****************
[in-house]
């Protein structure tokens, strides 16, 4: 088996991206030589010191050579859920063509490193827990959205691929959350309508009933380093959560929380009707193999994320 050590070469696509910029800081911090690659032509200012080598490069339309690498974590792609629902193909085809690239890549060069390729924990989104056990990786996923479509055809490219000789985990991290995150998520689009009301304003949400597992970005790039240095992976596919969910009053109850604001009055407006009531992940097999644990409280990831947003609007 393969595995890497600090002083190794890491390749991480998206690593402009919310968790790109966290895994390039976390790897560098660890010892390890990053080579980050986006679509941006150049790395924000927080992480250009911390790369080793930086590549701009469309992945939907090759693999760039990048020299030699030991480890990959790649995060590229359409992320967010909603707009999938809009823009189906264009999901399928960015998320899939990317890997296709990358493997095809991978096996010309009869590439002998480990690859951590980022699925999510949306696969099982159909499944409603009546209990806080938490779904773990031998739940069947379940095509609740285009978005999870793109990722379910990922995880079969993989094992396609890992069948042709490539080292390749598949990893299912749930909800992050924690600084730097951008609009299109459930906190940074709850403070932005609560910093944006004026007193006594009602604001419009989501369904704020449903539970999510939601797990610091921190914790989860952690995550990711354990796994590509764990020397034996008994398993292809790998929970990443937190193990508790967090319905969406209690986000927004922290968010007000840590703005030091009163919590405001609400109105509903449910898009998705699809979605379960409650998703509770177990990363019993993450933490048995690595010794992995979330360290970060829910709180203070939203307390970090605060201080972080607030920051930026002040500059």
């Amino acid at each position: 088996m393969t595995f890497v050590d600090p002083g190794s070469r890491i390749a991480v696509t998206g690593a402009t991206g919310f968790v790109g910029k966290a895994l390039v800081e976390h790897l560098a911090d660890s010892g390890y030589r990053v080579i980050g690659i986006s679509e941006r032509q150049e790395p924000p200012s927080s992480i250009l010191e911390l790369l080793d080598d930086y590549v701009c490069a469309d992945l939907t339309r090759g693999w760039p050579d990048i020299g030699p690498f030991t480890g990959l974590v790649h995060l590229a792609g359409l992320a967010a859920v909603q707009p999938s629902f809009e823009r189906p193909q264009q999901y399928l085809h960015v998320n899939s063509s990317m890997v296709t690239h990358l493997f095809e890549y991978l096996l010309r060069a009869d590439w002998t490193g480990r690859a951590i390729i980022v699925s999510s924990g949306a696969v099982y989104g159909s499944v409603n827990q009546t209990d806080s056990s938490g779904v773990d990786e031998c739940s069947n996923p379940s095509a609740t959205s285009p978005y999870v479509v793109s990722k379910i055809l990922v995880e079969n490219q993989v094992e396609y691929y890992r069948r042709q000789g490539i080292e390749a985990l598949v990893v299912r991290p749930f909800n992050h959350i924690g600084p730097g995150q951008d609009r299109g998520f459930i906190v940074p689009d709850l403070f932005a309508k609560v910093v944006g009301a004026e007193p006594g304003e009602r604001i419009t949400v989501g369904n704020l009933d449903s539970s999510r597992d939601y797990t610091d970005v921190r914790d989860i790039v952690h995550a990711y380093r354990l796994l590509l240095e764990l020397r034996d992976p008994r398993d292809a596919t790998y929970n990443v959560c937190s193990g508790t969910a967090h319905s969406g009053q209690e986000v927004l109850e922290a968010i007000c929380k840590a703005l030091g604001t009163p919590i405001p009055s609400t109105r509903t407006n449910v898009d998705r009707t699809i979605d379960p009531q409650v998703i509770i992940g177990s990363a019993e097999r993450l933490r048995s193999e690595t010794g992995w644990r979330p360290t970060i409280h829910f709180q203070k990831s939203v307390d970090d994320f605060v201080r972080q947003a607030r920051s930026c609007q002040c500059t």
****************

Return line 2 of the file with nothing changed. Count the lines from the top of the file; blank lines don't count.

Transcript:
């Protein structure tokens, strides 16, 4: 088996991206030589010191050579859920063509490193827990959205691929959350309508009933380093959560929380009707193999994320 050590070469696509910029800081911090690659032509200012080598490069339309690498974590792609629902193909085809690239890549060069390729924990989104056990990786996923479509055809490219000789985990991290995150998520689009009301304003949400597992970005790039240095992976596919969910009053109850604001009055407006009531992940097999644990409280990831947003609007 393969595995890497600090002083190794890491390749991480998206690593402009919310968790790109966290895994390039976390790897560098660890010892390890990053080579980050986006679509941006150049790395924000927080992480250009911390790369080793930086590549701009469309992945939907090759693999760039990048020299030699030991480890990959790649995060590229359409992320967010909603707009999938809009823009189906264009999901399928960015998320899939990317890997296709990358493997095809991978096996010309009869590439002998480990690859951590980022699925999510949306696969099982159909499944409603009546209990806080938490779904773990031998739940069947379940095509609740285009978005999870793109990722379910990922995880079969993989094992396609890992069948042709490539080292390749598949990893299912749930909800992050924690600084730097951008609009299109459930906190940074709850403070932005609560910093944006004026007193006594009602604001419009989501369904704020449903539970999510939601797990610091921190914790989860952690995550990711354990796994590509764990020397034996008994398993292809790998929970990443937190193990508790967090319905969406209690986000927004922290968010007000840590703005030091009163919590405001609400109105509903449910898009998705699809979605379960409650998703509770177990990363019993993450933490048995690595010794992995979330360290970060829910709180203070939203307390970090605060201080972080607030920051930026002040500059």